It was a sight for sore eyes. A man came down the lane clanging a big brass bell. Suddenly, as if out of nowhere, old women, young women, young girls and a sprinkling of young boys walked, ran, hobbled carrying plastic bags and buckets. All of them were moving single-mindedly in one direction. For the uninitiated this appeared to be a strange ritual. In fact, it is the daily routine of households carrying their garbage to the municipal garbage truck in an urban poor settlement in Charkop, a suburban locality in northwestern Mumbai.
People laughed when I stopped to ask what was going on. To me it seemed unusual because I know that in India, the practice of collecting and disposing of the garbage we generate is not a natural instinct. The reasons are many. One of them is the absence of a collection system. But the other is our belief that as long as our houses are clean inside, it does not matter what happens outside. So in most parts of India, rich and poor households routinely throw out of their houses what they do not want, caring little where the rubbish lands.
In a city like Mumbai, this could land on someone's parked vehicle, or even on a pedestrian's head as the unwanted material is carelessly flung out of a kitchen window or a balcony. If you happen to be the unfortunate target of this garbage attack, you can do little as there is no way of knowing from where it originated. So you are left fuming and cursing at the anonymous 'thrower' who also has little knowledge of the unintended target. In any case, the 'thrower' does not care. Out of sight, out of mind, is the governing philosophy.
The place I describe above was a resettlement site for slum dwellers 20 years ago. It was part of a 'sites and services' scheme that allowed slum dwellers to buy, at a low initial cost followed by affordable monthly payments, plots varying in size from 25 sq m onwards. These plots were part of a proper layout with space left for roads, open spaces, public amenities such as schools, playgrounds, hospitals and shops. The owners of the plot could build as much or as little depending on their economic circumstances and within norms laid down by the housing authority. Many people began with a basic structure and have, over time, improved on it by adding an additional floor. Some have continued with a single storey structure. As every plot was provided with a water connection, sewerage and electricity, each family was assured of such basic amenities.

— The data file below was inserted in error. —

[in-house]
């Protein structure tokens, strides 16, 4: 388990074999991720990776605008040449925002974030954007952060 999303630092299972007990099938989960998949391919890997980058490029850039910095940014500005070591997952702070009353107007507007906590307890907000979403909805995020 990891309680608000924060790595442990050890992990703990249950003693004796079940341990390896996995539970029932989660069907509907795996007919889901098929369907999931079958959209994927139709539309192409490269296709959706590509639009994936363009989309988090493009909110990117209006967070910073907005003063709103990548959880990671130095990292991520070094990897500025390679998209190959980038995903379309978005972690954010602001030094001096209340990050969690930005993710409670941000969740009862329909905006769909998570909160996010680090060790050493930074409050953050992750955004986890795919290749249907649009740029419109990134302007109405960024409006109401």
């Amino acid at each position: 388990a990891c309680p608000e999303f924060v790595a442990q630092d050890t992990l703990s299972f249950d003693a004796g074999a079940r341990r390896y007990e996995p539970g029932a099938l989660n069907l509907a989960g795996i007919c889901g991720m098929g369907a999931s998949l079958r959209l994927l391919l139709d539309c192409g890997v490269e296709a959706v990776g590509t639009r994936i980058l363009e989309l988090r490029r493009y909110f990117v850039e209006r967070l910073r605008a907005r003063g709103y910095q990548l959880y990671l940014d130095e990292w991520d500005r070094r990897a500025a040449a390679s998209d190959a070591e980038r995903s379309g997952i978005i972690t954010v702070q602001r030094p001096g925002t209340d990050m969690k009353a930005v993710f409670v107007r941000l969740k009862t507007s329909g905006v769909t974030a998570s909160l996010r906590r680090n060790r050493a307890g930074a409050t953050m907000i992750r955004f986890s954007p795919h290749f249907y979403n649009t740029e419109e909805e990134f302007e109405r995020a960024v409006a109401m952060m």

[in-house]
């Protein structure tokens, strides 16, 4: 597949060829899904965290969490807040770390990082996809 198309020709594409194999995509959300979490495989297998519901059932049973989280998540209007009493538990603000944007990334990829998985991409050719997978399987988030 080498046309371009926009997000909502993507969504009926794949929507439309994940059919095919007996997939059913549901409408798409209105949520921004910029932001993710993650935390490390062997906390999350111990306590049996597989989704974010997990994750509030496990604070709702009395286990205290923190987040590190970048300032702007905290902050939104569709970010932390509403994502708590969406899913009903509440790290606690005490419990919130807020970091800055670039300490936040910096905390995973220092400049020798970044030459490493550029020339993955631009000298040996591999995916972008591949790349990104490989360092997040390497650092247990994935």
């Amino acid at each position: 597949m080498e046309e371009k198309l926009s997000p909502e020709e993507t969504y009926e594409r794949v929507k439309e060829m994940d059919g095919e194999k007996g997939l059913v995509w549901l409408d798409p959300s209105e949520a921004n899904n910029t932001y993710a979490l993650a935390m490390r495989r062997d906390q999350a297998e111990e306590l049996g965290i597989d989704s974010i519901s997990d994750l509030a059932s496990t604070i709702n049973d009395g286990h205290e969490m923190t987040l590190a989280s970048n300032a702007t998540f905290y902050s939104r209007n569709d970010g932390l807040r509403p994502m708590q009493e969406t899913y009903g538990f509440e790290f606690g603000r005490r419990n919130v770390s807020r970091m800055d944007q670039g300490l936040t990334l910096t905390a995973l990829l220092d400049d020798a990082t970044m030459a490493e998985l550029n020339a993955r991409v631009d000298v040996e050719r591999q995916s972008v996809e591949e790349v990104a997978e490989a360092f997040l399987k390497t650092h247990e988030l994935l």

When people visit slum homes in a city like Mumbai they are always surprised at how clean many of these dwellings are inside. But the surroundings are filthy with open drains, garbage piled high, open defecation, etc. Once you provide the means to keep the outer environment clean, by giving the minimum facilities of running water and sewerage, you transform the quality of life of even the poorest communities. Yet, such an effort remains one of the lowest priorities in urban planning.
Mumbai today is pockmarked with seven-storied buildings that are part of a decade old slum redevelopment scheme. But unlike Charkop and a couple of other settlements, little attention has been paid to the areas around these buildings or even between them. There is uncertain water supply, the sewerage system is often inadequate and the garbage collection system dysfunctional. As a result, you have new structures surrounded by filth. And the blame for this situation is laid at the feet of the hapless slum dwellers who are resettled in what have become vertical slums.
At a time of great efforts to recast our cities as 'modern' and 'global', perhaps our planners should bear in mind certain eternal truths. One, that if you plan for the poorest in your cities, you succeed in making them liveable for all. Two, if you keep the needs of women central - then your cities will be clean and safe. Three, if you ensure that human dignity is imperative, and not just the value of real estate, then you have cities that can breathe, think, play, grow and thrive.
Coming back to Charkop, the striking fact about the garbage rush was that practically all those carrying the garbage were women and girls. Grandmothers, mothers, aunts, daughters, everyone was out in their saris, skirts, salwar kamiz and of course, the ubiquitous 'nightie' or 'maxi' - that long shapeless dress worn by many women while they do their household chores. So if women inevitably end up taking responsibility to keep the inside and the outsides of their houses clean, shouldn't their voices and views inform civic planning?